General Fiction posted November 7, 2018 Chapters:  ...23 24 -25- 26... 

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Chapter 25: A slight case of separation anxiety

A chapter in the book The French Letter

The Seizure

by tfawcus

Charles has rescued Helen and Jeanne from the Mafia, and successfully recovered Helen's journal from its secret hiding place. They are now intent upon lying low for a while.
From Chapter 24:
But Helen slid her arm around the side of the seat and surreptitiously pinched me on the thigh, rather more painfully than was strictly necessary. "Of course, you will be most welcome to accompany us, Jeanne. We can look after you, at least until your injuries have healed. You'll be quite safe with us."

Yes, I thought, but will we be quite safe with her? My sixth sense was running overtime. However, what chance has a mere male got against two determined women?

Chapter 25

We arrived at the Gare du Nord without incident, and while I returned the hire car, Helen and Jeanne went to book tickets for the next available train to London. We arranged to meet on the second level, at a café close to the international departure platforms.

Our timing couldn't have been worse. It took longer to return the car than anticipated, and when I finally emerged, the main concourse was thronging with people returning home after their day's work. My temper was frayed by the time I had struggled through the crowds, and when I reached our meeting point, I was annoyed to find neither Helen nor Jeanne were anywhere to be seen.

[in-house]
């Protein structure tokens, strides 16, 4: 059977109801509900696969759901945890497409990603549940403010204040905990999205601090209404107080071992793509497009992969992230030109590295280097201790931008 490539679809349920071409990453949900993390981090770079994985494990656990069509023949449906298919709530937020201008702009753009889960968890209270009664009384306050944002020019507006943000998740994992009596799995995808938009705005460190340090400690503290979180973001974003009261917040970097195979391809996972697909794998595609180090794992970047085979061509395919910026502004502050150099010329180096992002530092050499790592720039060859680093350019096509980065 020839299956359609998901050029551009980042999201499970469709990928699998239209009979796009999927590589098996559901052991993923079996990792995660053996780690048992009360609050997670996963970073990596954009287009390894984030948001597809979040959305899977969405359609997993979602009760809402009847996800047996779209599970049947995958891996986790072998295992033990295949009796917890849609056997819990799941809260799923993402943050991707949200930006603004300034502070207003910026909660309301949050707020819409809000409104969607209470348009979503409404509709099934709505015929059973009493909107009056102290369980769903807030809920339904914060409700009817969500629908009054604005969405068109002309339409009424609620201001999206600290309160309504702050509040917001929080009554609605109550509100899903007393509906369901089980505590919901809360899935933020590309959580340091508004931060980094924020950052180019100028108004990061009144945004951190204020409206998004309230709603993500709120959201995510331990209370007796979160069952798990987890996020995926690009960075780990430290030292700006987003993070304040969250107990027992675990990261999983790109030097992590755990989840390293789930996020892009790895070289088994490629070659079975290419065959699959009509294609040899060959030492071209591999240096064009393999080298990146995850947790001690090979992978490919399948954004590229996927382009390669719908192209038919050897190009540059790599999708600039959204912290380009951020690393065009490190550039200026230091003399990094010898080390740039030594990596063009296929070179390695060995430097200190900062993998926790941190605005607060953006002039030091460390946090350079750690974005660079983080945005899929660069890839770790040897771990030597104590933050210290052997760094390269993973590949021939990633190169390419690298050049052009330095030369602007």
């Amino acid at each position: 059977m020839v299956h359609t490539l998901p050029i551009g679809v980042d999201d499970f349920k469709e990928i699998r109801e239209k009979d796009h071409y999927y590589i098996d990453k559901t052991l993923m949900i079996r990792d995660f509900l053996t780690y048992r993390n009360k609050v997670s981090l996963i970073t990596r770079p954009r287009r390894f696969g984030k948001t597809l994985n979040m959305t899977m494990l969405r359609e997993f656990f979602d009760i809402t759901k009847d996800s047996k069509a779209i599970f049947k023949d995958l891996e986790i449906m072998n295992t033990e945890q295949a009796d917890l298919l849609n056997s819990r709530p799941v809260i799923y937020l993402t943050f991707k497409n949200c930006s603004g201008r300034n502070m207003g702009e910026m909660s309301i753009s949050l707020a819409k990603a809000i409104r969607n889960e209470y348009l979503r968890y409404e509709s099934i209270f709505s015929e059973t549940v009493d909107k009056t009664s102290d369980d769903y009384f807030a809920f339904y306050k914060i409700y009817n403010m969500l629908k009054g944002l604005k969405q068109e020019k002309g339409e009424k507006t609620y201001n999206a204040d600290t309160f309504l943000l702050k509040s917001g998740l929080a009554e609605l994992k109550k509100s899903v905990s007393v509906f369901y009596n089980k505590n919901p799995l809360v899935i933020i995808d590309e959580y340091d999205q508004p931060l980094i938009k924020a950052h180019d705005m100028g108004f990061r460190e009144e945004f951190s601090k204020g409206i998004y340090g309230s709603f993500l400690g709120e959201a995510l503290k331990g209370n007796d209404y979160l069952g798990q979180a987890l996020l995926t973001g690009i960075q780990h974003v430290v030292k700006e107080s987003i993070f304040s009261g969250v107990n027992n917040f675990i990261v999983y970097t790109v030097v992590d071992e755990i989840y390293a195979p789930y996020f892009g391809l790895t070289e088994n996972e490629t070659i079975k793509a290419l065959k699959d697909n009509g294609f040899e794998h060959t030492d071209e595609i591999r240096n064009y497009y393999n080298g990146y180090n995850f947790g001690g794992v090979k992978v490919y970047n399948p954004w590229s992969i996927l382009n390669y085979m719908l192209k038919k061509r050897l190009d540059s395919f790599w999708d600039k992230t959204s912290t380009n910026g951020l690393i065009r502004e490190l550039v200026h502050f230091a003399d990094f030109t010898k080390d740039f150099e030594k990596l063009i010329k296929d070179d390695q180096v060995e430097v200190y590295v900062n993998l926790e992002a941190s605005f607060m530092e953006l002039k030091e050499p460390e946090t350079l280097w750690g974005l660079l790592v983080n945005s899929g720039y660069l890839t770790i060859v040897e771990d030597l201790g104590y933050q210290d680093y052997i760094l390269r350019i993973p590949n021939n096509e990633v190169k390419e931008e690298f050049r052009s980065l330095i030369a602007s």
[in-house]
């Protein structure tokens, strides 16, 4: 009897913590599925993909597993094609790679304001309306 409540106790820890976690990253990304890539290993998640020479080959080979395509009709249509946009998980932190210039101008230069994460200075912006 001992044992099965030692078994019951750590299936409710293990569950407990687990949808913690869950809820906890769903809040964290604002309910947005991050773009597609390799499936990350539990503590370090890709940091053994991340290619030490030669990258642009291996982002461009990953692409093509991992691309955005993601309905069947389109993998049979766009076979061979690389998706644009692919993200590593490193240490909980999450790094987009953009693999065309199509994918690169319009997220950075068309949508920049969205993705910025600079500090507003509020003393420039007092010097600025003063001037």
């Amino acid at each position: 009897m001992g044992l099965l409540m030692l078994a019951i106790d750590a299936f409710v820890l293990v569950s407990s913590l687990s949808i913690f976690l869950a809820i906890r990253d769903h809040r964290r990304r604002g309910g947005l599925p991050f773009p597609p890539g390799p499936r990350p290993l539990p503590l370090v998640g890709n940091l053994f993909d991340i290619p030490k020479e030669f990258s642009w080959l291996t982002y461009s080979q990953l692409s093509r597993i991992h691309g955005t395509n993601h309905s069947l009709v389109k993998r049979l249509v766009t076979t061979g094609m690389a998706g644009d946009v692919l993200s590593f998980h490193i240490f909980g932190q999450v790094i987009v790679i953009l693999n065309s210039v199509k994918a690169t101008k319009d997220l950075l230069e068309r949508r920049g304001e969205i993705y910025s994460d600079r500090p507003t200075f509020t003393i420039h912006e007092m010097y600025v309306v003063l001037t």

I cursed silently as I joined a queue to order coffee. Why do these arrangements always have to go wrong? I pulled out my mobile phone to text Helen, "Where the hell are you?" There was no reply. I abandoned the queue and started to search in nearby shops and cafés. My irritation changed to concern. Damn, we should never have separated. What a fool I am.

I had almost given up finding them when I saw Helen frantically weaving through the crowds in the main concourse below. She was alone, and it was clear from the way she was pushing people aside that she was distressed. Something was seriously wrong. I raced down to meet her.

It took her a moment or two to catch her breath. "Oh, Charles," she said. "Jeanne's been taken ill."

"Where is she?" I saw the frantic look in her eye. "Tell me - what's the matter?" I put my arm around her shoulder and guided her to a nearby table. "Calm down and take your time. There's no hurry." Taking her hand in mine, I held it gently. "It looks as though you've had a nasty shock, but everything will be all right now. I promise.”

She pulled away from me abruptly. " Don’t be so bloody patronising. I don’t see how you can promise that." Then, with a deep breath, "Sorry, I’m a bit overwrought at the moment.” She gave a half-smile of apology before continuing, “We were standing in the queue, waiting to buy tickets, when Jeanne suddenly turned white, and began shaking. She seemed to be having a seizure of some sort. It was ghastly. She started to vomit, then her legs gave way and she passed out."